Based on these preliminary results, the GP2D12 sensor was mounted on the power wheelchair. The GP2D12 sensor was mounted on cut wood. The wood was cut at a 45 degree angle and mounted on the footrests of the wheelchair. The sensor itself was mounted with two #6 3/4 inch screws. The result, without a user in the wheelchair, is a sensor angled 55 degrees from vertical and 18.4 cm from the ground. As this device is mounted on the footrests of a wheelchair, the weight of a user's leg and foot will affect the angle and the height slightly. We have found that a user of about 5' 7" and 150 lbs will move the sensor to about 50 degrees from vertical and about 17.15 cm from the ground, which nominally changed the voltage response of the sensor. The sensor angle may need to be readjusted should users with heavier legs attempt to utilize this mounting method.

Figure 1: Drop-off Detector mounted on an Invacare Action Arrow (Invacare, Elyria, OH)
Drop-off Detector mounted on an Invacare Action Arrow  (Invacare, Elyria, OH).  This figure shows the drop-off detector mounted to the left footrest of an Invacare Action Arrow power wheelchair.  The drop-off detector consists of a GP2D12 infrared sensor screwed onto a piece of wood.  The wood is taped to the footrest and extends approximately 1 inch below the footrest and 1/2 inch in front of the footrest.  The front edge of the wood block has been cut at an angle so that the sensor is angled forward at 55 degrees.


Table 1: Results from the drop-off detection test. Distances were measured from the front caster to the edge of the drop

Lighting Condition

Sensor Angle

Detection Distance



45.72 cm



35.56 cm



46.355 cm



35.56 cm

The GP2D12 was powered by a 5 V voltage regulator (PT5101N, Texas Instruments, Dallas, TX) and monitored by a laptop computer (Gateway 2000, Poway, CA). Two Data Acquisition cards (DaqCard 1200 & 6024, National Instruments, Austin, TX) intercepted joystick signals, captured the GP2D12 voltage response, and sent output signals to the wheelchair motors. A Visual C++ (Visual C++, Microsoft, Redmond, WA) program was written to compare the GP2D12 voltage response with a given threshold and prevent the wheelchair from moving forward if the sensor's voltage response fell under the threshold. This threshold was selected to distinguish between level ground and a drop-off, based on results from previous tests.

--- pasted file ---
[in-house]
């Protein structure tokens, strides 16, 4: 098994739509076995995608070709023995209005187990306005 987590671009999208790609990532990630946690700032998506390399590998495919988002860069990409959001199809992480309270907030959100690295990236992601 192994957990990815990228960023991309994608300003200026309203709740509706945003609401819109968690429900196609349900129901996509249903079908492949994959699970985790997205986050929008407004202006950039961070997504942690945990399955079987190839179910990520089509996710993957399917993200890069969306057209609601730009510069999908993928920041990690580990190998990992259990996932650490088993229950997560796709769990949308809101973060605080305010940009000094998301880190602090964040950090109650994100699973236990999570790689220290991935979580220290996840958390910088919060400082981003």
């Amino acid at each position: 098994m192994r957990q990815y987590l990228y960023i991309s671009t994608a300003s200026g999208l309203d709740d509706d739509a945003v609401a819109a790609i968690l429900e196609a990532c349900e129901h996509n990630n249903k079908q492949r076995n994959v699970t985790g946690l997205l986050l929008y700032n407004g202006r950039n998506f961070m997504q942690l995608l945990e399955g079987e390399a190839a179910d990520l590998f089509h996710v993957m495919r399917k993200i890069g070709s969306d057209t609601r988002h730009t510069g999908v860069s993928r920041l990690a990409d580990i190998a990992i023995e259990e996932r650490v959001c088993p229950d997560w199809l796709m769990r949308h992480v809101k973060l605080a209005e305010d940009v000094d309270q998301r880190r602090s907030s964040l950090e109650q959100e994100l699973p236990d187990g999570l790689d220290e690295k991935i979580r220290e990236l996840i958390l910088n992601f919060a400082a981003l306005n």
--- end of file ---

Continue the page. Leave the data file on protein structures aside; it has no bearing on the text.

On level ground and without a user in the wheelchair, the voltage response from the sensor was about 0.9 volts. When a user was seated in the wheelchair and had their feet in the footrests, then the voltage response increased to about 1.0v due to the change mentioned previously.

The wheelchair was placed on a 1.8 m x 2.4 m platform. With one of the investigators driving the chair, it was backed up as far as possible and he attempted to drive off the platform with full forward speed. The maximum distance traveled was 81.3 cm, and the resulting speed prior to drop-off detection was 43.7 cm/s. The platform was approximately 10 cm from the ground, and the GP2D12 sensor with a threshold of 0.6 volts was able to detect the drop-off.

To test less drastic drop-offs, 2.5 cm thick cubicle sidings were placed in front of the platform. With one cubicle siding, the effective drop-off was reduced to about 7.5 cm. During this trial, although the drop-off was detected in the sensor, it did not fall sufficiently below the threshold to stop the wheelchair. After modifying the threshold to 0.8 volts, the drop-off was detected, the threshold was met and the wheelchair stopped in time to prevent driving off the platform. To further test the drop-off detector, we placed another cubicle siding which reduced the height to about 5 cm. After running another trial, it was determined again that the drop-off was seen but did not meet the thresholds. Adjusting the threshold up to 0.9 volts allowed the system to detect the drop-off and prevent falling from the platform.